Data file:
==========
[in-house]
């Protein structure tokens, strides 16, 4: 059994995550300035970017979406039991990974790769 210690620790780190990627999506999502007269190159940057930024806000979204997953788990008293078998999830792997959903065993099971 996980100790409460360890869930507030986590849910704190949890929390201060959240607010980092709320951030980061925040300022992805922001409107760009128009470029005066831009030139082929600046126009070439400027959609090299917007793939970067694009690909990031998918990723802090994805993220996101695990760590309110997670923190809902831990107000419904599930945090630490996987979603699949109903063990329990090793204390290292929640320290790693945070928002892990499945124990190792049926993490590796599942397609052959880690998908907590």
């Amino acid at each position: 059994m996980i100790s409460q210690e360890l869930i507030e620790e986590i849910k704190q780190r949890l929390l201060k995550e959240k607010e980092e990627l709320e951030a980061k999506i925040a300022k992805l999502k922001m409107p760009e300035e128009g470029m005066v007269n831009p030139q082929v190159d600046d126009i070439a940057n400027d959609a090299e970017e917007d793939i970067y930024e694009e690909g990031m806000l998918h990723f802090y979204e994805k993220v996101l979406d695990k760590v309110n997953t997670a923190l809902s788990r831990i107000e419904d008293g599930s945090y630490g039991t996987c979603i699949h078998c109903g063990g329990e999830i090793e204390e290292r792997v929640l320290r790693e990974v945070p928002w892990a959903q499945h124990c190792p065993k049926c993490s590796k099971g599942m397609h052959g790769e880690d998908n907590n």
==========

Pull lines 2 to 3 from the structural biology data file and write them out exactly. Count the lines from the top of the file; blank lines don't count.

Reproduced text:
């Protein structure tokens, strides 16, 4: 059994995550300035970017979406039991990974790769 210690620790780190990627999506999502007269190159940057930024806000979204997953788990008293078998999830792997959903065993099971 996980100790409460360890869930507030986590849910704190949890929390201060959240607010980092709320951030980061925040300022992805922001409107760009128009470029005066831009030139082929600046126009070439400027959609090299917007793939970067694009690909990031998918990723802090994805993220996101695990760590309110997670923190809902831990107000419904599930945090630490996987979603699949109903063990329990090793204390290292929640320290790693945070928002892990499945124990190792049926993490590796599942397609052959880690998908907590």
């Amino acid at each position: 059994m996980i100790s409460q210690e360890l869930i507030e620790e986590i849910k704190q780190r949890l929390l201060k995550e959240k607010e980092e990627l709320e951030a980061k999506i925040a300022k992805l999502k922001m409107p760009e300035e128009g470029m005066v007269n831009p030139q082929v190159d600046d126009i070439a940057n400027d959609a090299e970017e917007d793939i970067y930024e694009e690909g990031m806000l998918h990723f802090y979204e994805k993220v996101l979406d695990k760590v309110n997953t997670a923190l809902s788990r831990i107000e419904d008293g599930s945090y630490g039991t996987c979603i699949h078998c109903g063990g329990e999830i090793e204390e290292r792997v929640l320290r790693e990974v945070p928002w892990a959903q499945h124990c190792p065993k049926c993490s590796k099971g599942m397609h052959g790769e880690d998908n907590n």